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It seems the snow that blanketed much of the Mid-Atlantic region was too much to take for one closeted Virginia lawmaker.
GayRVA, a gay news website in Richmond, was tipped off by a local college student that a member of the GOP from southwestern Virginia was using Grindr in search of a hookup.
The site posted screenshots of the lawmaker’s conversation with the student, which included a picture of the lawmaker’s torso and face, the latter of which was blacked out. GayRVA editor Brad Kutner then posted an open letter to the lawmaker criticizing him for past votes on LGBT issues.
“[Let’s] also talk about your role as a legislator and how it impacts and affects LGBTQ people in the rest of the Commonwealth,” Kutner wrote, before adopting a snarky tone, calling the lawmaker “grrl” and noting that he had fabricated his age (“Speaking of age, you totally lied on your profile – also tacky!”).
The Grindr-cruising lawmaker has voted:
Kutner decided not to reveal the lawmaker’s identity, remarking in an editor’s note that outing someone can seem “tacky or vengeful.” He added that although the lawmaker has an anti-gay record, he has not been one of the most vocal opponents of the community.
Still, online commenters have noted that the clues provided by Kutner essentially come close to revealing the lawmaker’s identity — for instance, while many Republicans voted against Thorne-Begland’s nomination for a judgeship when he was first nominated in 2012, only four currently-serving Republican lawmakers from Southwest Virginia were in the legislature and voted against Thorne-Begland’s subsequently successful nomination in 2013.
In an interview with Metro Weekly, Kutner said he’s received several requests from readers interested in learning the man’s identity.
“A Grindr conversation alone is debatable evidence,” Kutner says. “That certainly played a role into whether or not I wanted to out somebody, without really confirming things.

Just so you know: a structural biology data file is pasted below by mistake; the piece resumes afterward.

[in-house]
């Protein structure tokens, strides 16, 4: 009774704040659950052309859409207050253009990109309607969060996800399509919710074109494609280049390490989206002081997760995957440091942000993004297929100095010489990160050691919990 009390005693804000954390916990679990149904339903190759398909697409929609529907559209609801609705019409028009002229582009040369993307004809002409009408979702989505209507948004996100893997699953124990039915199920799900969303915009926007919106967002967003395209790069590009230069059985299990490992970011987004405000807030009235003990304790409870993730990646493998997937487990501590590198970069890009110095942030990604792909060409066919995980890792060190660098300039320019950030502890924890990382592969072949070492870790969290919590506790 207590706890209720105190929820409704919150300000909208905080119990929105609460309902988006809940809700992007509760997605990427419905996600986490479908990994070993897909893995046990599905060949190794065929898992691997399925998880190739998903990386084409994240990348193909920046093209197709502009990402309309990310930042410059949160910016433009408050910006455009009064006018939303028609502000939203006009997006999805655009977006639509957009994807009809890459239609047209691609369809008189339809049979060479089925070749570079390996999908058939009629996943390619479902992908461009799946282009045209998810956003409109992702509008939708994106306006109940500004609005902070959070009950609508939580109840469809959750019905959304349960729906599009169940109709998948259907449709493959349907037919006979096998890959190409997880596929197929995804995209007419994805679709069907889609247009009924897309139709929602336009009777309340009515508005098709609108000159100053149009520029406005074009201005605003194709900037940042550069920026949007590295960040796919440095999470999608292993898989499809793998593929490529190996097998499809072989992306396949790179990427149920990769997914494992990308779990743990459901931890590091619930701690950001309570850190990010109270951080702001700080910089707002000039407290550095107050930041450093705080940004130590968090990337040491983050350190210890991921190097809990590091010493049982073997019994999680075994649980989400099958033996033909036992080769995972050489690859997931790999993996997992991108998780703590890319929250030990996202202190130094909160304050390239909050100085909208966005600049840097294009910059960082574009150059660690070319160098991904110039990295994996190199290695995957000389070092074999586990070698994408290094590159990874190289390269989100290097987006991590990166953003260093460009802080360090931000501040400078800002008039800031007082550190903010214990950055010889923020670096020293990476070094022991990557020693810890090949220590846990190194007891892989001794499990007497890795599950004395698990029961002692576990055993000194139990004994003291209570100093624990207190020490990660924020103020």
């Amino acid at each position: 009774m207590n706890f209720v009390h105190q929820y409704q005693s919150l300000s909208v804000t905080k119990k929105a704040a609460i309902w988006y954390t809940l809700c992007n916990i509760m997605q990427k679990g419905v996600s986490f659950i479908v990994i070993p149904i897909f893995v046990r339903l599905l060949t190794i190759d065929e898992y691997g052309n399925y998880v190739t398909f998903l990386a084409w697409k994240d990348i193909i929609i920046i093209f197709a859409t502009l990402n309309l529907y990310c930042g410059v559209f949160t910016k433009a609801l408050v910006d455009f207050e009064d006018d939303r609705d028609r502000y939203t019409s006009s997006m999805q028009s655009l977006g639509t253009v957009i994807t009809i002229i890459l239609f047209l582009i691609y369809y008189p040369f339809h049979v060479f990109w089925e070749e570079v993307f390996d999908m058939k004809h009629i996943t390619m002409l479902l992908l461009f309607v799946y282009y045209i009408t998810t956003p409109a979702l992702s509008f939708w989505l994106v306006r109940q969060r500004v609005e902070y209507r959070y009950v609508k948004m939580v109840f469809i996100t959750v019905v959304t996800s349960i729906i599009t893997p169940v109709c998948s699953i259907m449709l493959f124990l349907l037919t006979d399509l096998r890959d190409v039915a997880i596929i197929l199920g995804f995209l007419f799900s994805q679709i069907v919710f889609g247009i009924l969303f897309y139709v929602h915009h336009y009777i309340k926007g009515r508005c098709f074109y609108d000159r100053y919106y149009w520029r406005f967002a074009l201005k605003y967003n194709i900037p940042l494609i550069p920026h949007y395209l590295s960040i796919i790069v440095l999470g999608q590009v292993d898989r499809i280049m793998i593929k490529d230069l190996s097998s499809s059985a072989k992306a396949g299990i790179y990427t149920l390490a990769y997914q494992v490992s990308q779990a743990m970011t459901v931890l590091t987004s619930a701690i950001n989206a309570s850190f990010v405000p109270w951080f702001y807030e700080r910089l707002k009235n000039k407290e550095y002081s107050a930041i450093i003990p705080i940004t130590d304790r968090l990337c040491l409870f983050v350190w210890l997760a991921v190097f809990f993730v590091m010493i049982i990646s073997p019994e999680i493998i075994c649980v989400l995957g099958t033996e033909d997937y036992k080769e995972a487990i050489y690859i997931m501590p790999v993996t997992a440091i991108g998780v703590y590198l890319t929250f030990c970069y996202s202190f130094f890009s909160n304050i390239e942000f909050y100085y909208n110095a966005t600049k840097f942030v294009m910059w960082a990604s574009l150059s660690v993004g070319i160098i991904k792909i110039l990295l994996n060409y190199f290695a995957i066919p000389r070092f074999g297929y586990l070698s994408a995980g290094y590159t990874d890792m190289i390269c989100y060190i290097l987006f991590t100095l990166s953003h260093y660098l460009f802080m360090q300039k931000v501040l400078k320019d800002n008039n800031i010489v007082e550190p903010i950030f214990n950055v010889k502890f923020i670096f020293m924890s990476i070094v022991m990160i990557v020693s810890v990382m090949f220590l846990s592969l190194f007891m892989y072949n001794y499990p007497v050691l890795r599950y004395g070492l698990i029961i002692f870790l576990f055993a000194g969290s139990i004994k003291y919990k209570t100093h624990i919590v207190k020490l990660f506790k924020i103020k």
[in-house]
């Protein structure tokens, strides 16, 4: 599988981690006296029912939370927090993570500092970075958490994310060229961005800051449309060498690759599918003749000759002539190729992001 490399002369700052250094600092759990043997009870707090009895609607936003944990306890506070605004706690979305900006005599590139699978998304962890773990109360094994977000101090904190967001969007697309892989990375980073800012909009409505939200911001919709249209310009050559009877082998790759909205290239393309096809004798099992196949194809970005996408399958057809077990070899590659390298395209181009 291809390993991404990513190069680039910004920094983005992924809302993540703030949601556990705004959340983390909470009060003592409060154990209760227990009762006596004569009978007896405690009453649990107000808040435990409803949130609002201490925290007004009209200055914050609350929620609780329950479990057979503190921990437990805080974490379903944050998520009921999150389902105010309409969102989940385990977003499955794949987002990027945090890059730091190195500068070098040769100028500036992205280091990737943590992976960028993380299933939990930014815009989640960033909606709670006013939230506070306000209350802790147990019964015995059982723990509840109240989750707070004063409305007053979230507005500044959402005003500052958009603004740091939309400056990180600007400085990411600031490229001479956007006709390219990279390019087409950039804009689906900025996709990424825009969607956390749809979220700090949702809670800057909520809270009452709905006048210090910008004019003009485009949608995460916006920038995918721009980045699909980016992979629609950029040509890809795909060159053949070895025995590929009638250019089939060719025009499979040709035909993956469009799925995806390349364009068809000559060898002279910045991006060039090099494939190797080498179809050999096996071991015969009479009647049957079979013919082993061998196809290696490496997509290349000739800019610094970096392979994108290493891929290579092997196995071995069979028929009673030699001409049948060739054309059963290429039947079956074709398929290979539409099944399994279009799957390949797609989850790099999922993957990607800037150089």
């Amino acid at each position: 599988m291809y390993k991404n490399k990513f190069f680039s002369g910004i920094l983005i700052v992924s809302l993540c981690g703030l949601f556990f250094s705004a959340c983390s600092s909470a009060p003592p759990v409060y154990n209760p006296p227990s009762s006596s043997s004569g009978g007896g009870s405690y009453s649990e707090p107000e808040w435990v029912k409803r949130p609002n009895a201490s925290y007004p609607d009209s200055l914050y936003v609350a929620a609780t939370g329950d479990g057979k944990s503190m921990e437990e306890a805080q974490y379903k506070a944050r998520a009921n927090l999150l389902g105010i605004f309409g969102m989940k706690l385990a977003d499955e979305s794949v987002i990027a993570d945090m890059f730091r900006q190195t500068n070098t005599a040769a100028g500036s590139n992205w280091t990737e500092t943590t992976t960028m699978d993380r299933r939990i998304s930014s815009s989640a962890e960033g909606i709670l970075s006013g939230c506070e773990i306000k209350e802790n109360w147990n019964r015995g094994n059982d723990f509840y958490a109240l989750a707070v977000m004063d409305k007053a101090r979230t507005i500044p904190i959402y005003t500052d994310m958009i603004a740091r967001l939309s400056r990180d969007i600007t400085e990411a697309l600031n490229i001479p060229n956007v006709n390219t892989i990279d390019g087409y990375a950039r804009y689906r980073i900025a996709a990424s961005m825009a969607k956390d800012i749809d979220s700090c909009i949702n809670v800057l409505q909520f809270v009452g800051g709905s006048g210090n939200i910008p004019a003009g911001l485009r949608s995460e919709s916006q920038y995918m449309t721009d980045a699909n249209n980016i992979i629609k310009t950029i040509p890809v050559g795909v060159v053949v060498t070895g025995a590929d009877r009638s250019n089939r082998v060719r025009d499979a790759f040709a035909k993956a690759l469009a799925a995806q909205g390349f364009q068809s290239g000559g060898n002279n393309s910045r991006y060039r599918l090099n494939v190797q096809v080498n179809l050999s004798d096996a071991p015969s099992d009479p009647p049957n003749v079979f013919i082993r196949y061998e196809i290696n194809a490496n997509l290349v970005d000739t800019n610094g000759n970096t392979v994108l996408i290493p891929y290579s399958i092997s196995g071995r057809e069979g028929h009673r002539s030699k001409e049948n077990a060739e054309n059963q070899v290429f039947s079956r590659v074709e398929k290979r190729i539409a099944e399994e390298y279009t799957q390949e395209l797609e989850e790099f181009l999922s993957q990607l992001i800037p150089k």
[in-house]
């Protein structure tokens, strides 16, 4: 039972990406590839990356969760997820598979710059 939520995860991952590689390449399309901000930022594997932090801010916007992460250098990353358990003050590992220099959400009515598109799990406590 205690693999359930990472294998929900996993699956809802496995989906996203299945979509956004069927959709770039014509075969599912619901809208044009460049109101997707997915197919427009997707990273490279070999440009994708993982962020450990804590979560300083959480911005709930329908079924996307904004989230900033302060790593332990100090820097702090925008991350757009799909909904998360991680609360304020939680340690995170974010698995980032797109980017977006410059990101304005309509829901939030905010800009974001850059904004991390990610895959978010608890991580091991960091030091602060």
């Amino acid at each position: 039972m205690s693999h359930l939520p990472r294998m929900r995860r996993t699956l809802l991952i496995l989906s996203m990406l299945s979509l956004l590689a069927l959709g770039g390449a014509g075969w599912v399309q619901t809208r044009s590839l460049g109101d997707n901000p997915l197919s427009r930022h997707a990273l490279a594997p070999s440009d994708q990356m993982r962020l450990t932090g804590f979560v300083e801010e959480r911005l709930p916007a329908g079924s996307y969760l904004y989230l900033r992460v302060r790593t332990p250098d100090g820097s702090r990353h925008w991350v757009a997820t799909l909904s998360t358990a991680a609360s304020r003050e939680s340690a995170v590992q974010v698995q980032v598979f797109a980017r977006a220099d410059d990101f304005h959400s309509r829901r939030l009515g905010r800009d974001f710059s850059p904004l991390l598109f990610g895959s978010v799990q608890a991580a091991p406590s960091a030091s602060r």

“The second part of it was that, considering the degree of anti-LGBTQ animosity in the Virginia legislature, this person could be a lot worse,” he continues. “And if you’re familiar with Southern Virginia, Central Virginia, there’s a lot of people in the closet here. You can be fired in Virginia, and I have no doubt this legislator would lose his job if he was outed like that. And Lord knows, I’ve gotten a lot of folks demanding his head. But I think there’s something to be said for taking the high road on this, and realizing that this is an issue that a lot of people struggle with.”
Kutner hopes the lawmaker will use this incident to think carefully the next time he’s faced with an LGBT-related piece of legislation, such as restricting the bathroom use of transgender students in school or granting county court clerks an exemption to refuse to issue marriage licenses.
“I’ve been asked about outing people before, and I’m just not of the mind that it’s a real classy thing to do,” says Kutner. “Whoever this guy is, he’s probably not the first or the last legislator who gets excited to come to Richmond because their Grindr gets a lot better. One of the reasons I was anonymous about this was because I’m sure there are other legislators just like him doing the same thing. And hopefully, they’ll look at this and think the next time they vote, the next time they get on Grindr. “
But for those who insist that Kutner has a duty to “out” the closeted gay lawmaker, he says they’re missing the larger point: that the atmosphere in Virginia is so toxic that a person in a position of power feels the need to stay in the closet.
“All anyone wants to know is who the legislator is,” he says. “Nobody’s asking, ‘What can we do to fix this problem? What can we do to make the climate here in Virginia for people to not have to do this?’
“I’m not surprised to see people go on this witch-hunt, but outing this person is not going to make it illegal to fire gay people, it’s not going to remove the anti-gay animus. Honestly, it’s only going to make things more combative. Maybe we should take this opportunity to realize that there’s really something wrong, and [think about] what can we do to make it better, not to troll the Internet to solve a riddle.”
Kutner suggests those who support LGBT rights channel become more politically engaged and take an active role in urging Virginia lawmakers to do right by the community.
“Instead, we are flipping out to find out who’s gay — which is the same thing they’re doing,” he says. “Can you imagine Victoria Cobb right now, figuring out who she can out and try and ruin? It’s scary and weird. I’m not surprised by the reaction, but I would definitely like to see this energy shifted to a bit more of a positive place.”
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